The Savior of East Harlem

On 10 December, 1902, Vito Marcantonio was born to an Italian mother and Italian American father in the impoverished  ghetto of East Harlem, New York City. He attended the public schools there, and eventually graduated from New York University with a law degree. He would serve 7 terms in Congress.  Marcantonio’s district was centered in his native East Harlem, New York City, which had many residents and immigrants of Italian and Puerto Rican origin. Fluent in Spanish as well as Italian, he was considered an ally of the Puerto Rican and Italian-American communities, and an advocate for the rights of the workers, immigrants, and the poor. Marcantonio was so popular in his district that he sometimes won the Democratic and Republican primaries, as well as the American Labor Party endorsement. In 1948 he supported the Presidential campaign of Henry Wallace on the Progressive Party ticket. In 1950, Marcantonio opposed American involvement in the Korean War. His tombstone is inscribed “Defender of Human Rights”.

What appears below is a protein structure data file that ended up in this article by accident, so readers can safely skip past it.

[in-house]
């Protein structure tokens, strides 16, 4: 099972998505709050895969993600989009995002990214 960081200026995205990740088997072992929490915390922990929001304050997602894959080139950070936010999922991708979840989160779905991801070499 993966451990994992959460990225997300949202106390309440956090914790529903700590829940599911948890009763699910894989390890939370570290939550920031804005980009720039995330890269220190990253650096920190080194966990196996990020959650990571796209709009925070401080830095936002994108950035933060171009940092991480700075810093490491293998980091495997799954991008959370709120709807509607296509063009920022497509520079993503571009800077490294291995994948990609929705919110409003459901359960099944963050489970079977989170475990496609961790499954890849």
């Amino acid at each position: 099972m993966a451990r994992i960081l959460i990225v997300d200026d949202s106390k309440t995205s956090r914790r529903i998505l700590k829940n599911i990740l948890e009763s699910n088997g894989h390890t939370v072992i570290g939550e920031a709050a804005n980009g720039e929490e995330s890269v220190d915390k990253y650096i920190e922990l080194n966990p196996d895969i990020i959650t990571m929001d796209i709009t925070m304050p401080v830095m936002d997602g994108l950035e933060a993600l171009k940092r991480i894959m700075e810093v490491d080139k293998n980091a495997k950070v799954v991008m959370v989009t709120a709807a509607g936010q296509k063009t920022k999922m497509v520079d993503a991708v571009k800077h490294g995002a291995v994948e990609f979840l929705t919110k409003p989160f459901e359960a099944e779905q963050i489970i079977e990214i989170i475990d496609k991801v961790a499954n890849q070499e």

Italian American poet, translator, and short story writer Gil Fagiani wrote the ‘Litany of San Vito’, comparing the relationship of Marcantonio’s constituents to him to that of a Catholic parishioner to a Saint. It is excerpted below…


by Gil Fagiani

San Vito of East Harlem

Pray for us

San Vito bread of the poor

Pray for us

San Vito crucified by Wall Street

Pray for us

From the jail cell walls

San Vito deliver us

From the landlord’s greed

San Vito protect us